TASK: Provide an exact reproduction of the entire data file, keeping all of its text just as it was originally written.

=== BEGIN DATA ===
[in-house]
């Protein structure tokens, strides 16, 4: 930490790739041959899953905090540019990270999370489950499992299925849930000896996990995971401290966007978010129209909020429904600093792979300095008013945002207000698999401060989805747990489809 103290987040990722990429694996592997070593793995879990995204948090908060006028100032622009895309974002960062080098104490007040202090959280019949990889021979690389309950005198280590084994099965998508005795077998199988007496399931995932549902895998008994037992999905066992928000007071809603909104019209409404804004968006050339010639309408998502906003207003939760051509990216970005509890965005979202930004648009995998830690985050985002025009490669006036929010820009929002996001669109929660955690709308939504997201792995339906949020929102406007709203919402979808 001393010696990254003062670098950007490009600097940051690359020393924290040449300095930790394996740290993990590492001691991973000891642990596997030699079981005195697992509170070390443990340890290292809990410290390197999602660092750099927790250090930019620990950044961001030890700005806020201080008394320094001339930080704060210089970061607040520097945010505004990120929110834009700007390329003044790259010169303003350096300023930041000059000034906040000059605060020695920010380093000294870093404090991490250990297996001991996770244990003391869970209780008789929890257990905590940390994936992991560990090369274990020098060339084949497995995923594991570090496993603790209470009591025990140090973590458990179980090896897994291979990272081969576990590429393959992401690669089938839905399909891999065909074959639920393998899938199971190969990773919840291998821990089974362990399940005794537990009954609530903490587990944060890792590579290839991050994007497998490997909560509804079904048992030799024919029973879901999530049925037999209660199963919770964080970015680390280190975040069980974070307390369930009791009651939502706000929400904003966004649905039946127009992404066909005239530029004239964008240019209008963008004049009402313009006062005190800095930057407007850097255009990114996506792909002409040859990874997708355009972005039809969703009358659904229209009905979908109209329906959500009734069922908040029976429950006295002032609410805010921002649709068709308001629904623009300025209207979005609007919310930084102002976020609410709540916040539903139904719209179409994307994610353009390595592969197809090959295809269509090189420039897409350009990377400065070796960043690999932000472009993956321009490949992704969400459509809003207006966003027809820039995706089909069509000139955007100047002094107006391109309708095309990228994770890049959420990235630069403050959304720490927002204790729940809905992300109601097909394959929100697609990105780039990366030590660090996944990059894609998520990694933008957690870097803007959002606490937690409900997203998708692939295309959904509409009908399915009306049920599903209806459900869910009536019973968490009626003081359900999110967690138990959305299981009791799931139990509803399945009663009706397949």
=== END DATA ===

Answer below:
[in-house]
């Protein structure tokens, strides 16, 4: 930490790739041959899953905090540019990270999370489950499992299925849930000896996990995971401290966007978010129209909020429904600093792979300095008013945002207000698999401060989805747990489809 103290987040990722990429694996592997070593793995879990995204948090908060006028100032622009895309974002960062080098104490007040202090959280019949990889021979690389309950005198280590084994099965998508005795077998199988007496399931995932549902895998008994037992999905066992928000007071809603909104019209409404804004968006050339010639309408998502906003207003939760051509990216970005509890965005979202930004648009995998830690985050985002025009490669006036929010820009929002996001669109929660955690709308939504997201792995339906949020929102406007709203919402979808 001393010696990254003062670098950007490009600097940051690359020393924290040449300095930790394996740290993990590492001691991973000891642990596997030699079981005195697992509170070390443990340890290292809990410290390197999602660092750099927790250090930019620990950044961001030890700005806020201080008394320094001339930080704060210089970061607040520097945010505004990120929110834009700007390329003044790259010169303003350096300023930041000059000034906040000059605060020695920010380093000294870093404090991490250990297996001991996770244990003391869970209780008789929890257990905590940390994936992991560990090369274990020098060339084949497995995923594991570090496993603790209470009591025990140090973590458990179980090896897994291979990272081969576990590429393959992401690669089938839905399909891999065909074959639920393998899938199971190969990773919840291998821990089974362990399940005794537990009954609530903490587990944060890792590579290839991050994007497998490997909560509804079904048992030799024919029973879901999530049925037999209660199963919770964080970015680390280190975040069980974070307390369930009791009651939502706000929400904003966004649905039946127009992404066909005239530029004239964008240019209008963008004049009402313009006062005190800095930057407007850097255009990114996506792909002409040859990874997708355009972005039809969703009358659904229209009905979908109209329906959500009734069922908040029976429950006295002032609410805010921002649709068709308001629904623009300025209207979005609007919310930084102002976020609410709540916040539903139904719209179409994307994610353009390595592969197809090959295809269509090189420039897409350009990377400065070796960043690999932000472009993956321009490949992704969400459509809003207006966003027809820039995706089909069509000139955007100047002094107006391109309708095309990228994770890049959420990235630069403050959304720490927002204790729940809905992300109601097909394959929100697609990105780039990366030590660090996944990059894609998520990694933008957690870097803007959002606490937690409900997203998708692939295309959904509409009908399915009306049920599903209806459900869910009536019973968490009626003081359900999110967690138990959305299981009791799931139990509803399945009663009706397949």